Gordon Brown has banned ministers from using the word “Muslim” in connection with the terrorism crisis.
The Prime Minister has also instructed his team – including new Home Secretary Jacqui Smith – that the phrase “war on terror” is to be dropped.
The shake-up is part of a fresh attempt to improve community relations and avoid offending Muslims, adopting a more "consensual" tone than existed under Tony Blair. ...
Mr Brown's spokesman acknowledged yesterday that ministers had been given specific guidelines to avoid inflammatory language. "There is clearly a need to strike a consensual tone in relation to all communities across the UK," the spokesman said. "It is important that the country remains united."
Anyone else starting to miss Tony Blair?
THE car-bomb/suicide-terror operations in London and Glasgow should have provided a fresh opportunity for reminding everyone, especially Muslims in Britain, that terrorism in the name of Islam still poses a major threat to public peace and safety. Yet this is not what is happening.
Prime Minister Gordon Brown keeps repeating that the attacks have nothing to do with Islam - but, at the same time, keeps inviting "Muslim community leaders" to Downing Street to discuss how to prevent attacks. If the attacks have nothing to do with Islam, why invite Muslim "leaders" rather than Buddhist monks?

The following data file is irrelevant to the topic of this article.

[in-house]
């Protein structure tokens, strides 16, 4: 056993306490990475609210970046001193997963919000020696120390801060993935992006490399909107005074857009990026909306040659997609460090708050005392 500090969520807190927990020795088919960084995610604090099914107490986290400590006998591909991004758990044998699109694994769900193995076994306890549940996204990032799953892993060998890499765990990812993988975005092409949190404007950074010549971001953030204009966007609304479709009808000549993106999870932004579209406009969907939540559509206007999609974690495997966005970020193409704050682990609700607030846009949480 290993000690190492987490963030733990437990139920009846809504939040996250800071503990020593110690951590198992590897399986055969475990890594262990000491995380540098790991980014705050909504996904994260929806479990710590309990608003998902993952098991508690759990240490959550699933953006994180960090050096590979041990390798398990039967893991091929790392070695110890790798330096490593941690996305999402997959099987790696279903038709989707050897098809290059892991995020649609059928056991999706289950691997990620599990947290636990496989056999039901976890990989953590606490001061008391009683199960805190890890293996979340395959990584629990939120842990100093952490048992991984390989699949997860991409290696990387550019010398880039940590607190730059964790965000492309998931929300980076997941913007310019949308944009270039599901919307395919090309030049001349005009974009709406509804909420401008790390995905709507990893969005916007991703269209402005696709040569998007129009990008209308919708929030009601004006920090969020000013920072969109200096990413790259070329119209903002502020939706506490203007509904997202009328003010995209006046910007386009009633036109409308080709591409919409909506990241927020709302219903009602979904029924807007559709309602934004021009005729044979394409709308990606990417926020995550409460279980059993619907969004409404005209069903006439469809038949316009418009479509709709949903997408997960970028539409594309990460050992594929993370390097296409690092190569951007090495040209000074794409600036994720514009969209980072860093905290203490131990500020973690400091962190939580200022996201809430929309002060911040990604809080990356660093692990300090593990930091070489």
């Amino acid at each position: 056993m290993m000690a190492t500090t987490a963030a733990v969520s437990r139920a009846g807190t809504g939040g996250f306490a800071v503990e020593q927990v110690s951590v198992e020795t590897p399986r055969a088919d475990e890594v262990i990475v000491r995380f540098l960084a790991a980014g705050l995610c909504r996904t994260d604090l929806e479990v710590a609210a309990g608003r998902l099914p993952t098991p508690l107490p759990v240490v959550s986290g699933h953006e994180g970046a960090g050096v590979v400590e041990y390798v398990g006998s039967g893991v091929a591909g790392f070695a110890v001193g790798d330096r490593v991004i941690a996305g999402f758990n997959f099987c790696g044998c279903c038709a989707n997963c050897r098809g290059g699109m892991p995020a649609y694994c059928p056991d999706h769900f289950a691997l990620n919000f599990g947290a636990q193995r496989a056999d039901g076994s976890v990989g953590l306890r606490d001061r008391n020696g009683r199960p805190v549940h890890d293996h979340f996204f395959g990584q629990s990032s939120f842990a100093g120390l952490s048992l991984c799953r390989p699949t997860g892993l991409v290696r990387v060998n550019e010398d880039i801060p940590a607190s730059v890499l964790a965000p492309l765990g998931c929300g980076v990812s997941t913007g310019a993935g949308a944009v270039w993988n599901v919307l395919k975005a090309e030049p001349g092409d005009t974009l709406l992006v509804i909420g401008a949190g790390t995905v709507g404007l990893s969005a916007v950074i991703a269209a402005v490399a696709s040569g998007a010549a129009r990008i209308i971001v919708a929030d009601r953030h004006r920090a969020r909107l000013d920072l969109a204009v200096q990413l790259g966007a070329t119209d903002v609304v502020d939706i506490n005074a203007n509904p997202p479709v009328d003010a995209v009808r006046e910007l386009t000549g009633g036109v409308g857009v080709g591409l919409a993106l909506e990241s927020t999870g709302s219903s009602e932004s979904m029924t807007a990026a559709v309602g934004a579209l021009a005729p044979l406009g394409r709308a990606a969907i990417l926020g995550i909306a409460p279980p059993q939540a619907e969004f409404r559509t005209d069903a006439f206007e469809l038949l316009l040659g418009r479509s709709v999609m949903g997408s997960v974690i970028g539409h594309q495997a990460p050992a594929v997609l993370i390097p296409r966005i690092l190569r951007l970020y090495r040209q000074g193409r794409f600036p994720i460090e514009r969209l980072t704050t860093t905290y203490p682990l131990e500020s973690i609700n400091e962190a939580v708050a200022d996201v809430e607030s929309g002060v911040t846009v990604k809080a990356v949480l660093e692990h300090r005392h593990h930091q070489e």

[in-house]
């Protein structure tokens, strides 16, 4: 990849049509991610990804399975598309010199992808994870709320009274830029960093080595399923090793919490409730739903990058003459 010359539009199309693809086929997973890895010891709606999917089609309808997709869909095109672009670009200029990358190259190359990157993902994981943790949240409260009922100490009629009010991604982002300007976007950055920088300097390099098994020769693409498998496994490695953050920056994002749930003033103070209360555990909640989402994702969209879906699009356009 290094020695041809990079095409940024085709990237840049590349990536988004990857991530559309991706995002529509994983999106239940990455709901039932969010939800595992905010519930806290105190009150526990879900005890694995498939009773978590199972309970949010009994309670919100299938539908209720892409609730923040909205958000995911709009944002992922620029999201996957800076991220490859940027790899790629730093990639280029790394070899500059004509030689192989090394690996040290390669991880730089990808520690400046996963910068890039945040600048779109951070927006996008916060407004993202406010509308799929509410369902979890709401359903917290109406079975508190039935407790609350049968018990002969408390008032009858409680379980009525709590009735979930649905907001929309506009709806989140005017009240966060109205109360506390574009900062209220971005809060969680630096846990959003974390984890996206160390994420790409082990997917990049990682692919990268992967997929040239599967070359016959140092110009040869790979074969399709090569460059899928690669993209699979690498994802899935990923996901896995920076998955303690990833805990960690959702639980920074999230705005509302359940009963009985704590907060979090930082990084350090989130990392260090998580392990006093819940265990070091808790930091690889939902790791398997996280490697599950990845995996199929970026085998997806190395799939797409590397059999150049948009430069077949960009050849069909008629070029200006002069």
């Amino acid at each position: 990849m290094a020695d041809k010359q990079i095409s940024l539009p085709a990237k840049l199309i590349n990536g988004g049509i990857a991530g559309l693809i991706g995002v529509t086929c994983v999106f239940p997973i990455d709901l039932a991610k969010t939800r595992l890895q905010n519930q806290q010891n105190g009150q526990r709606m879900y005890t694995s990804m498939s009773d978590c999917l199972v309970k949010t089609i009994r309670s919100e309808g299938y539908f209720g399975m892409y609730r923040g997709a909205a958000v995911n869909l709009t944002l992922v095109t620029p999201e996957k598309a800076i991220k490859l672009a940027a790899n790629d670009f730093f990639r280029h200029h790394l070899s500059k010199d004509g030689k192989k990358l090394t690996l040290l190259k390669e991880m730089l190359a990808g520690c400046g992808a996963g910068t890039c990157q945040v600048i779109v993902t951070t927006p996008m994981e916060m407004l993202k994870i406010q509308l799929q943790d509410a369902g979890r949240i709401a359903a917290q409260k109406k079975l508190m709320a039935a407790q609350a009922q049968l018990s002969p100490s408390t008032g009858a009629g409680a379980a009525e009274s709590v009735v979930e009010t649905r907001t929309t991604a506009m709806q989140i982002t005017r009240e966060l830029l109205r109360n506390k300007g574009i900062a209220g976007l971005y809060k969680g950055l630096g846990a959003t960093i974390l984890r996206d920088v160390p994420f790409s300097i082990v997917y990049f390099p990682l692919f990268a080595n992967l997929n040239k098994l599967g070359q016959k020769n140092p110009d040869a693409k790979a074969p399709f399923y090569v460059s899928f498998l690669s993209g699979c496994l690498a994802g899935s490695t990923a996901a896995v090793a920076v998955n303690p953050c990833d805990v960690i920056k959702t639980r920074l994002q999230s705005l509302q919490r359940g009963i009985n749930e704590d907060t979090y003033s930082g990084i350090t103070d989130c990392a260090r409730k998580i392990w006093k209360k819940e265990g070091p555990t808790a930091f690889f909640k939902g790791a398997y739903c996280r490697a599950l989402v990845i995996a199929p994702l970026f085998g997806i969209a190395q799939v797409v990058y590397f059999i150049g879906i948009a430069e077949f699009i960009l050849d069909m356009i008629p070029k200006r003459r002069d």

Brown hasn't deemed fit to tell it like it is: that Muslims in Britain, indeed all over the world, must come out and condemn terrorism in unambiguous terms.
Instead, we are hearing that the attacks may have been prompted by "Muslim bitterness" about Salman Rushdie's knighting, the latest addition to the Islamist litany of woes. Some "moderate community leaders," like a certain Baroness Uddin, drop hints that Muslims have "foreign-policy issues" that might make them unhappy. The barely coded message: Unless Britain reshapes its foreign policy to please al Qaeda, it must expect to be attacked.
Gordon Brown's ban on the word "Muslim" in relation to terrorism can be blamed on the EU.
The prime minister has told Cabinet members not to mention "Muslim" and "terrorism" in the same breath.
It comes after the European Commission issued a guide for government spokesmen to avoid offence by ruling out the words such as "jihad", "Islamic" or "fundamentalist" in statements about terrorist attacks.
It has been working with governments to make sure "non-offensive" phrases are used when announcing anti-terrorist operations or dealing with terrorist attacks.
It is not the first time the EU has tackled the issue of language - last year its guidelines suggested that the phrase "terrorists who abusively invoke Islam" should be used rather than "Islamic terrorism".
The prime minister avoided labelling the terrorism in his statement to the nation following the Glasglow Airport attack on Saturday.
Posted by Forkum at July 5, 2007 04:00 PM